To the Stars
January 29, 2011
To the Stars: A Kansas Day Column
Today marks an important milestone for our great state: the 150th anniversary of Kansas’ entrance into the union.
The state’s motto — Ad Astra per Aspera, “to the stars through difficulty” — has symbolized different things for different generations.
But one thing has remained constant: It has always meant standing up for what is right, even when it is not popular.
Following in the footsteps of the Sunflower State’s pioneers, I will approach the next two years in Washington with commitments to defend the unpopular and to speak for the unspoken.
A $14 trillion debt, record budget deficits and economic policies that inhibit, not promote, growth threaten the financial solvency of the country today and tomorrow. It is easy for lawmakers to just charge the country’s credit card and continually seek an increase of our credit limit, but the consequences will be dire: Future generations will be burdened with the bad decisions of yesterday if we fail to correct them today. At the risk of our country’s bankruptcy, spending must be reduced, deficits must be eliminated and the budget must be balanced.
They say a society will be judged by how it treats the weakest of its members. Congress must pledge to defend the unborn, and this begins with eliminating any federal funding for abortion both at home and abroad. The past few weeks have revealed some staggering statistics, including that Kansas has the 13th highest abortion rate in the country and that while the abortion rate in the country has been declining nationally in recent years, our state has increased the number of abortions it performs. But beyond government’s role, we must do more as a society to encourage and assist pregnant women and their families. Whether through our direct help or through adoption, let us work together so that they know we value them and their unborn children.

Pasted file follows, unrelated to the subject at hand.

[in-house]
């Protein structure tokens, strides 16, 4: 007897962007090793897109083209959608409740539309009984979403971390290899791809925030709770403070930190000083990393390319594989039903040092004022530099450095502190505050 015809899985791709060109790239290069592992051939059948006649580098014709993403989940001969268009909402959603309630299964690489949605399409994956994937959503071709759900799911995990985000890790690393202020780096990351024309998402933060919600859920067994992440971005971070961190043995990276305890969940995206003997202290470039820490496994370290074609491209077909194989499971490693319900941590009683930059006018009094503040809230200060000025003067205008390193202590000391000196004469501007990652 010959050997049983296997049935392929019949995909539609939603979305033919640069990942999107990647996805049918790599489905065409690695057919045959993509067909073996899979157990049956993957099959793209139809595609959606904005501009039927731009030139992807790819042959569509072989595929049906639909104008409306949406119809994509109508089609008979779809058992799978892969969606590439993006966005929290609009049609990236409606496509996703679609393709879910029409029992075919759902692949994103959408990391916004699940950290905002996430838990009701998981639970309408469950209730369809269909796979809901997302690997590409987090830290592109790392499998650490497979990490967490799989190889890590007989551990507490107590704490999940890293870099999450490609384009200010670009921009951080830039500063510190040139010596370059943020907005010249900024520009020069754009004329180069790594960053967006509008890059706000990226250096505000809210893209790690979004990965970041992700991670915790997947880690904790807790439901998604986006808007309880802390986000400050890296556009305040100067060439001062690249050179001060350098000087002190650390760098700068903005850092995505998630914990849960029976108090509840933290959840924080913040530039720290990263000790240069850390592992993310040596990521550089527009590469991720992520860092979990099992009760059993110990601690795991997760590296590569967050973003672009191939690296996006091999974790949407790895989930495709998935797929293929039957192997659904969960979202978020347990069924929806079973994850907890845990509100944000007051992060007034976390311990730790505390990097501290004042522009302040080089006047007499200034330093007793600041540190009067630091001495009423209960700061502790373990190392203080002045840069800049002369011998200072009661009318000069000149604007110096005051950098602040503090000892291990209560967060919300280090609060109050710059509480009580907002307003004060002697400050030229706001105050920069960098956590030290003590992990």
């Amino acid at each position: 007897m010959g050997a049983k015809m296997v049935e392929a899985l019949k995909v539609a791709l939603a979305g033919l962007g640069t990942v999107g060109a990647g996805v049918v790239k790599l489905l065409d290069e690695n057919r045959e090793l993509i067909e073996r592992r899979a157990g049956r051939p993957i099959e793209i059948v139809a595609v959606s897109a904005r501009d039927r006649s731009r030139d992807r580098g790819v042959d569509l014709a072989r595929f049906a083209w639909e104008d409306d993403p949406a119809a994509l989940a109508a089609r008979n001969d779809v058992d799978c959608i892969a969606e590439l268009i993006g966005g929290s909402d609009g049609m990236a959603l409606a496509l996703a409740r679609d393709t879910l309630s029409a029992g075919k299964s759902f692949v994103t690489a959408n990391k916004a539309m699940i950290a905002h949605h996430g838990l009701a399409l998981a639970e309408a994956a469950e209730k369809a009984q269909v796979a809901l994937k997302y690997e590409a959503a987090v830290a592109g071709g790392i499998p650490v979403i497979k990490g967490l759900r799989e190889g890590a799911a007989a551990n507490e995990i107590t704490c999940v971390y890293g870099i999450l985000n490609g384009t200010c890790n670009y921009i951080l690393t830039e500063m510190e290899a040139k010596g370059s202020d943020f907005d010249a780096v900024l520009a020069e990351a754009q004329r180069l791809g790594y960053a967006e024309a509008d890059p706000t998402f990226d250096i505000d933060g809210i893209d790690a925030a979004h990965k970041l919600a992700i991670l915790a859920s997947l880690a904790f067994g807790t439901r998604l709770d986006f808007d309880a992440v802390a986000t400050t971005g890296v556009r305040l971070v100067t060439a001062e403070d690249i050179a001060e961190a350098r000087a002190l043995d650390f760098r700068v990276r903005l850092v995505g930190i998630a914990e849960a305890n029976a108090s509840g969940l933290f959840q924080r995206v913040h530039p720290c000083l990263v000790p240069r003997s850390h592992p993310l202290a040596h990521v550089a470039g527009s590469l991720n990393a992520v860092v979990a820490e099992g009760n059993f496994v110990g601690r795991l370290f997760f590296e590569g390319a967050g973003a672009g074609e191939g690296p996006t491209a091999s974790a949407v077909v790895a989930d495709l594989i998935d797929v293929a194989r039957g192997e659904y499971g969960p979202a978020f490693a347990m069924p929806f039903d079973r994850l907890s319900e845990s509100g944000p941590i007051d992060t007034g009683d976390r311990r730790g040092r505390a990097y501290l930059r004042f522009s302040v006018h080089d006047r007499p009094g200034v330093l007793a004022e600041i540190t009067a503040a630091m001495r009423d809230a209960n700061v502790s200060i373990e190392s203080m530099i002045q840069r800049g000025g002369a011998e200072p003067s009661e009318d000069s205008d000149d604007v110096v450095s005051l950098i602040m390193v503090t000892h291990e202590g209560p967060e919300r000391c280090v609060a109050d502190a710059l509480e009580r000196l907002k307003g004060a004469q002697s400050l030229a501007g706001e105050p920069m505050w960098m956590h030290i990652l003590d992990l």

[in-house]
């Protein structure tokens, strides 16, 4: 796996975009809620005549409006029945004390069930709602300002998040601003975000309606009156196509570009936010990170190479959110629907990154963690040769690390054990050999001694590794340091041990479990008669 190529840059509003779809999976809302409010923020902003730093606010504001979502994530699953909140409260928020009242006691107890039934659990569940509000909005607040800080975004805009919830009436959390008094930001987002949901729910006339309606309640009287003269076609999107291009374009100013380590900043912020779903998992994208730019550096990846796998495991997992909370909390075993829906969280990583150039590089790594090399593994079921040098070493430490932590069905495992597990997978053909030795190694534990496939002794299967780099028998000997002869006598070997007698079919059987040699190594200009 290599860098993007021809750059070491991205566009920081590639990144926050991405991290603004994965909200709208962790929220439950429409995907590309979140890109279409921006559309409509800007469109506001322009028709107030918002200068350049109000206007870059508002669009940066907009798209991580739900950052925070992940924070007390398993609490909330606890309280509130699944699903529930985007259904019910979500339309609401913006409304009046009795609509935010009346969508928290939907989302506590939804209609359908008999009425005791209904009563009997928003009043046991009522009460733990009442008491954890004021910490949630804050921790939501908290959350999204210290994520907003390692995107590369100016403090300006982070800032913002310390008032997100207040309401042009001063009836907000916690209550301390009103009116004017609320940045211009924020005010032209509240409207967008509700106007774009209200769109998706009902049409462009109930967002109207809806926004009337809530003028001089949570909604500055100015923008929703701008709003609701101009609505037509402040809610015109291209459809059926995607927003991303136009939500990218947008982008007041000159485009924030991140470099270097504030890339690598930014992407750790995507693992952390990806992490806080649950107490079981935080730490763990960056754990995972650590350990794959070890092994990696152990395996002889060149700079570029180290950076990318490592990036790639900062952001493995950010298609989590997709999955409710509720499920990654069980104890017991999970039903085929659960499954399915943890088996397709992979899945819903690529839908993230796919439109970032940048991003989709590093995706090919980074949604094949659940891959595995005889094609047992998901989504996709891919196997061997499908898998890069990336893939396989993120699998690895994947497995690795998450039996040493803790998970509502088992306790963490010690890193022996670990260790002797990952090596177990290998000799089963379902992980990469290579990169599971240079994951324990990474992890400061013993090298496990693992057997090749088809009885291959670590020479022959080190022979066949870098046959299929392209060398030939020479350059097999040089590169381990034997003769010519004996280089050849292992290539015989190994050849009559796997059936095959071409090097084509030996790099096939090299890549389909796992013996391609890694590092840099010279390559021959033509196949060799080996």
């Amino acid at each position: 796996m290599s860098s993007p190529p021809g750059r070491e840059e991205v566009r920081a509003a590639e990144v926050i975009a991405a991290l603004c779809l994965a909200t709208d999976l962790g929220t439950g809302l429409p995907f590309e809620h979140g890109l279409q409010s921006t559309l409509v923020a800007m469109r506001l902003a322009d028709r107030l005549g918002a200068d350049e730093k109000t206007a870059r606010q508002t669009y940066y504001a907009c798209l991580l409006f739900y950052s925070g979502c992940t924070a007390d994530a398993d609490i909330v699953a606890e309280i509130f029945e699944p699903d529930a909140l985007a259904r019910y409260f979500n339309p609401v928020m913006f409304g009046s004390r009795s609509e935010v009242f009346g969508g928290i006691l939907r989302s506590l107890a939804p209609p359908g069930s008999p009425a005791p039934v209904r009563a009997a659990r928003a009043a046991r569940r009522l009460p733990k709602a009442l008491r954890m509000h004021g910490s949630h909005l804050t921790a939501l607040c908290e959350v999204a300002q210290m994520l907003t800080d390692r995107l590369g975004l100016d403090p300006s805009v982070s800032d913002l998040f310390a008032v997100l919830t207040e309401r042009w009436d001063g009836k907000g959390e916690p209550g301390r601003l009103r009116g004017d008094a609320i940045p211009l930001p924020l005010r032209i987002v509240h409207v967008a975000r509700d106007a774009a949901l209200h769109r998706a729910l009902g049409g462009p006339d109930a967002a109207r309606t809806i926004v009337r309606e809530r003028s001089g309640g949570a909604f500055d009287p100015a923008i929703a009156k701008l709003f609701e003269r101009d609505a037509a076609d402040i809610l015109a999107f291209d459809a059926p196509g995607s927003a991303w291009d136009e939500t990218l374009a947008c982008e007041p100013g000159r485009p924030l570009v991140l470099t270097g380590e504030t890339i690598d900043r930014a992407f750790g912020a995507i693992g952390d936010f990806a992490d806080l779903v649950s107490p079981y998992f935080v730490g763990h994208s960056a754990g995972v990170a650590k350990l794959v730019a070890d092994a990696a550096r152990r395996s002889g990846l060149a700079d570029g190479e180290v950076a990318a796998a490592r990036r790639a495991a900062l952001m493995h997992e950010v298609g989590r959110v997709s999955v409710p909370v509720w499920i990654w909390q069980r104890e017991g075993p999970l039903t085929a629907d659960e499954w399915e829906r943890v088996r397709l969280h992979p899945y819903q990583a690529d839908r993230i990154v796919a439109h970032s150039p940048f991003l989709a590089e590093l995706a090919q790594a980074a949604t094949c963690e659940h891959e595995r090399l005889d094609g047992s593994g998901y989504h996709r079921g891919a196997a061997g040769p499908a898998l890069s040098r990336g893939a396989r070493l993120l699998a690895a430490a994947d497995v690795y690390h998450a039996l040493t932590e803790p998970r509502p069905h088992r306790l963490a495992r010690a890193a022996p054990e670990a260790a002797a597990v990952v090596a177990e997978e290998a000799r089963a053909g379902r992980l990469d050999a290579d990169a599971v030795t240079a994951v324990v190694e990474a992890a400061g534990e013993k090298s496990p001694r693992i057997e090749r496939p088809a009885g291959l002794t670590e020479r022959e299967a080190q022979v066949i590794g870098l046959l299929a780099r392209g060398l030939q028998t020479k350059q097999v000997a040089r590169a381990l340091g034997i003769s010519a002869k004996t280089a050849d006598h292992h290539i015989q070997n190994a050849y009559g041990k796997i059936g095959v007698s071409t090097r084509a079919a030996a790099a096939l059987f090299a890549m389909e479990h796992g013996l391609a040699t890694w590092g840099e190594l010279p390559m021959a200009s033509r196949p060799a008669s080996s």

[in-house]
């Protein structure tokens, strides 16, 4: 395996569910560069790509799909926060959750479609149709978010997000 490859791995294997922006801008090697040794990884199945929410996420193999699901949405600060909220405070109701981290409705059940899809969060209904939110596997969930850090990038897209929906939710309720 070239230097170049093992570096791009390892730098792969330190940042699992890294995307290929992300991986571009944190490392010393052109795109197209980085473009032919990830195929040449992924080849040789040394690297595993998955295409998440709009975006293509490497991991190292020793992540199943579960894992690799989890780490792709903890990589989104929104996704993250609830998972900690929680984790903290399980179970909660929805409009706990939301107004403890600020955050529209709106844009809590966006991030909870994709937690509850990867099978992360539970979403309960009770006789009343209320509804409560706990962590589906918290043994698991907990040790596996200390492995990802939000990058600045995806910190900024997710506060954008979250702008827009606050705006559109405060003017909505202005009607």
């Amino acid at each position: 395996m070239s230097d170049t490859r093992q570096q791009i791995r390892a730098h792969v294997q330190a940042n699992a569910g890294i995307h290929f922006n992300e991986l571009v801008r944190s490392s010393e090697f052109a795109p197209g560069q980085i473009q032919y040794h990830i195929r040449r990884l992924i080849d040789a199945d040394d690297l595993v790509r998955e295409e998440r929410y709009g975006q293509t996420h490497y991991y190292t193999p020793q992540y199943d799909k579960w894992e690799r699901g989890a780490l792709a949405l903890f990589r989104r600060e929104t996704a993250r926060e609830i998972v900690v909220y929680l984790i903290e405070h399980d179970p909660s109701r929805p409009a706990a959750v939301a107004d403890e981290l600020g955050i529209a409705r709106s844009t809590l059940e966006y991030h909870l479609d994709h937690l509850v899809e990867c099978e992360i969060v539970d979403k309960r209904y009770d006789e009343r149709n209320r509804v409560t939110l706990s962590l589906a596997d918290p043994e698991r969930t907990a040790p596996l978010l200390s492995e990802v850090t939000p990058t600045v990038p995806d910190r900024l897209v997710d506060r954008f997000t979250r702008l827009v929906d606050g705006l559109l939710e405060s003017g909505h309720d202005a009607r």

Today’s fight to defend the unborn is in many respects similar to the battles our forefathers waged against slavery during the days of “Bleeding Kansas.”
Bolstered by the treacherous Dred Scott decision of the U.S. Supreme Court, proponents of slavery argued that slaves were not human beings.
Abolitionists, on the other hand, demanded and fought for the basic human rights of all people, including slaves. Similarly, those who speak up for the unborn do so to ensure that individual liberty and dignity are respected and revered for all.
So this Kansas Day let us celebrate not just the history of the state, but also what it means to be a Kansan. Embrace the proud history of this state and join me in following in our forefathers’ steps by making a pledge to amplify unheard voices, to stand up against and remedy injustices, and to defend the life and liberty of every American.
REP. TIM HUELSKAMP, R-Kan., Fowler
Originally Published in the Topeka Capital-Journal, January 29, 2011.